The Lowdown #4- Tax Tips for Homeowners2016-04-11
Construction Update: The Grove Kelowna2016-04-13
KELOWNA, BC, April 7, 2016 /Via CNW/ – The Royal LePage House Price Survey1 released today showed strong price increases across housing types surveyed in Kelowna. During the first quarter of 2016, the aggregate2 price of a home in the region rose 6.1 per cent year-over-year to $483,884.
When broken out by housing type, the median price of a two-storey home saw a significant increase of 13.1 per cent year-over-year to $631,242. Bungalow prices rose 2.4 per cent year-over-year to $472,519. During the same period, the median price of a condominium increased 1.6 per cent to $306,042.
“The Kelowna housing market is driven by demand from both local buyers and those from British Columbia’s Lower Mainland, including younger buyers who have been priced out of the Vancouver market,” said Francis Braam, owner and managing broker, Royal LePage Kelowna. “With strong housing demand and country-leading economic growth in the province, we do not expect this market to slow any time soon. It continues to be a seller’s market for most housing segments in the region.”
Nationally, Canada’s residential real estate market showed strong year-over-year price increases in the first quarter of 2016. The Greater Vancouver and Greater Toronto Area (GTA) real estate markets continue to lead the country in home price appreciation, with Canada’s economic landscape supporting robust housing demand in these metropolitan areas. Additionally, an emerging trend of inter-provincial migration to British Columbia and Ontario from commodity-focused economic regions such as Alberta is expected to put further upward pressure on home prices in these areas in the coming months.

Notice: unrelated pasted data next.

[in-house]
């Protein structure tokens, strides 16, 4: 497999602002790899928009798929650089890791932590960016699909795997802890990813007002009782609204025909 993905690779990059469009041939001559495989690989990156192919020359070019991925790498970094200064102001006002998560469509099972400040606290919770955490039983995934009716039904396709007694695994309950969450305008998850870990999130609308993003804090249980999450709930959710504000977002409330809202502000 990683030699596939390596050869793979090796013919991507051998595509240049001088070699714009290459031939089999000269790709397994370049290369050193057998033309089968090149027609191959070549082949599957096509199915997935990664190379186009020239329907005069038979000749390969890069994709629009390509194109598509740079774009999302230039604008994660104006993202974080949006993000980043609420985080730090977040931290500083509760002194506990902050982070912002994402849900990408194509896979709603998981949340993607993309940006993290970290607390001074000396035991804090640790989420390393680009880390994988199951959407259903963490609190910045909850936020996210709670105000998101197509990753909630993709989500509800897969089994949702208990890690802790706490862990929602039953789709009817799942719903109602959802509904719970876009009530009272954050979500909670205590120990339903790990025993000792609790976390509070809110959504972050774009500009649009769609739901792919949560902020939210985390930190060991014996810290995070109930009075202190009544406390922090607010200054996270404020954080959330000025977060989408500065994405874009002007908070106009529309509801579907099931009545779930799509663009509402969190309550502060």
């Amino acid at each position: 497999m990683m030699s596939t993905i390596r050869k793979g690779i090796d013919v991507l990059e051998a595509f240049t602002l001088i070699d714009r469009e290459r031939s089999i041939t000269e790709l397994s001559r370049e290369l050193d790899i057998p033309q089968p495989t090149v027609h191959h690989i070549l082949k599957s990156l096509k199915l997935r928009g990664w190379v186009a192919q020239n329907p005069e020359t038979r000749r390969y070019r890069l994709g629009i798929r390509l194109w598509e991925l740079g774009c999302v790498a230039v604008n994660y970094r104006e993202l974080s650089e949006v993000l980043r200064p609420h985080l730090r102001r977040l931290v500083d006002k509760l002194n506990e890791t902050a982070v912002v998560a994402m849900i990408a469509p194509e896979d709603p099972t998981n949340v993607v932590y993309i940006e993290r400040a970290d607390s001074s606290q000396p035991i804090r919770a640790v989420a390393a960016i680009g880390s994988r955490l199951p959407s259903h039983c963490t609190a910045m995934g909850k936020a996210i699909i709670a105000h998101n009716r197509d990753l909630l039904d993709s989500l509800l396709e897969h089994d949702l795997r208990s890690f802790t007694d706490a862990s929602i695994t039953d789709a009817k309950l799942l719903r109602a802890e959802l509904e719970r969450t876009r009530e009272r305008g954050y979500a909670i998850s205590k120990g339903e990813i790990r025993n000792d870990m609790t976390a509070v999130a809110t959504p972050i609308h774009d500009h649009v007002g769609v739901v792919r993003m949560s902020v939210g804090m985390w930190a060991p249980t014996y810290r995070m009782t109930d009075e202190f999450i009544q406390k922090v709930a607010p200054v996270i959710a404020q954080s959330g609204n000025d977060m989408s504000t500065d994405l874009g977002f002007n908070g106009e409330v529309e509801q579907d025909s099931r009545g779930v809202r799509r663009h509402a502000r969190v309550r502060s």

The price of a home in Canada increased 7.9 per cent year-over-year to $512,621 in the first quarter of 2016. The price of a two-storey home rose 9.2 per cent year-over-year to $629,177, and the price of a bungalow increased 6.8 per cent to $426,216. During the same period, the price of a condominium increased 4.0 per cent to $344,491.
“A glance at our national house price composite points to a very strong Canadian real estate market, yet the findings contain extreme regional disparities of the kind we haven’t seen in over a decade,” said Phil Soper, president and CEO, Royal LePage. “Like an economic triumvirate, the impact of rock-bottom interest rates, the low Canadian dollar and a rapidly expanding U.S. workforce are stimulating economic growth and housing demand in our largest metropolitan areas. Conversely in cities like Calgary, the ongoing drags in depressed energy prices and worrisome employment trends have taken a material bite out of sales volumes. As a lagging indicator, home prices in Alberta and Newfoundland are just beginning to adjust to the lower demand.”
“Redistribution of labour across the country is further reinforcing disparities among housing markets, as the broader impacts of the oil recession on Alberta’s economy take hold. For the first time in many years, we are witnessing an out-migration trend in the province, as economic conditions and employment prospects dim,” continued Soper. “We expect British Columbia, followed by Ontario, to be the top recipients of new household inflows in the coming year, which will further fuel housing demand and price appreciation in Greater Vancouver and the GTA. This is in sharp contrast to the situation from 2011 to 2014, and in the mid 2000’s, when a booming energy sector attracted families from all over Canada to Alberta.”